Minnesota Gov. Tim Pawlenty had essentially staked his entire political future on the straw poll. Badly needing a boost, his campaign had run out of cash and needed to at least come in second to the surging Bachmann. Instead, he finished a distant third, behind Texas Rep. Ron Paul. He ended his campaign the next day.

After the November 2012 elections, Iowa Gov. Terry Branstad called for an end to the August event. "I think the straw poll has outlived its usefulness," he told the Wall Street Journal. "It has been a great fundraiser for the party but I think its days are over."

But, as Yepsen noted, the straw poll didn't always have such ignominious results. Four years earlier, Romney spent big to win the straw poll, but it was Huckabee's surprise second-place finish that established him as the insurgent to watch. That January, he would upset Romney to win the caucuses.

In 1987, evangelical leader Pat Robertson defeated George H.W. Bush, then the incumbent vice president, at the event. He finished second in Iowa that year, behind then-Kansas Sen. Bob Dole. Robertson's campaign never made it past Iowa, but it established, for the first time, the strength of Christian-conservative voters in Iowa and the national GOP.

In 1995, Dole tied with Texas Sen. Phil Gramm in the straw poll, but he used it as a springboard to win the caucuses again and eventually earn the nomination. He would lose to President Bill Clinton, though, in the general election.

In 2000, then-Texas Gov. George W. Bush overcame a strong challenge from publishing executive Steve Forbes, solidifying his place atop the GOP field.

A fix that came too late

The Iowa Republican Party had attempted to salvage the event by trying to decrease the "pay to play" stigma it had earned. A random lottery was to be used to determine prime real estate, instead of going to candidates who could shell out the most. And the the state party would provide state fair-style food instead of letting candidates woo voters with scrumptious treats.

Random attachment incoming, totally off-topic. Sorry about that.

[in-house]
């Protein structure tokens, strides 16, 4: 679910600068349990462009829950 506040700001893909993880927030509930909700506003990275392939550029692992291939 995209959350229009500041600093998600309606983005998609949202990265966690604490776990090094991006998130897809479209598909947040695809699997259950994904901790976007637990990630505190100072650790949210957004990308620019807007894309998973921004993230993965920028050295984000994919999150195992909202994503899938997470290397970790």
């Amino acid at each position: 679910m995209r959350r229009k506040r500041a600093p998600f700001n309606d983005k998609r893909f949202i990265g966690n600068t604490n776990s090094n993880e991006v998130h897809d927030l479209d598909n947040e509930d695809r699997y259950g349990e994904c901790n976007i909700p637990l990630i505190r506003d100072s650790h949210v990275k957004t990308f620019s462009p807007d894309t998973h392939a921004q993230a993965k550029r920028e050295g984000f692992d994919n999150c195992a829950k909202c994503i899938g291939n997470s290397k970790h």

Former Iowa Republican Party Chairman Matt Strawn, who oversaw the infamous 2012 straw poll, defended the event as a useful way to show candidate strength early on this cycle, especially in a GOP field that could top 20 hopefuls.

"In many ways, given all of the national hand-wringing over what to do with a field of this size when it comes to the debate stage, one argument would be that it cries out for an August straw poll that winnows the field a bit," he argued before the decision.

Strawn said that while it's an important, but costly moneymaker for the state party every year — bringing in over seven figures normally — it also has a long-standing tradition in a state that's immensely proud of its status on the presidential nominating calendar.

"It's like a political family reunion Iowans look forward to every four or eight years," he said.

In fact, last month GOP leaders from across the state pleaded in a letter to the Des Moines Register to save the "beloved and revered" event.

"The Straw Poll is a political tradition stretching back to 1979," they wrote. "Many of us remember attending as children, or bringing our own children along while we participated in this grassroots event."

A Des Moines Register/Bloomberg survey in May, too, showed more than half of caucusgoers said it was important for a presidential candidate to attend.

As for last cycle, Strawn said the swift fall of Bachmann after the straw poll had more to do with her own campaign's problems.

"I lay a fair amount of blame at the feet of the candidate, who was unable to use her straw poll momentum," he said.

But with the fate of the storied event now sealed, Yepsen argued that putting it out of its mercy could actually help the state's influence come next year.

"I'm a believer that the purpose of the nomination process is for a party to elect a president," Yepsen said. "The end game is to win a presidential election, not a straw poll. Ending it now strengthens Iowa's position in February, because it's now the main event. The focus ought to be on the caucuses."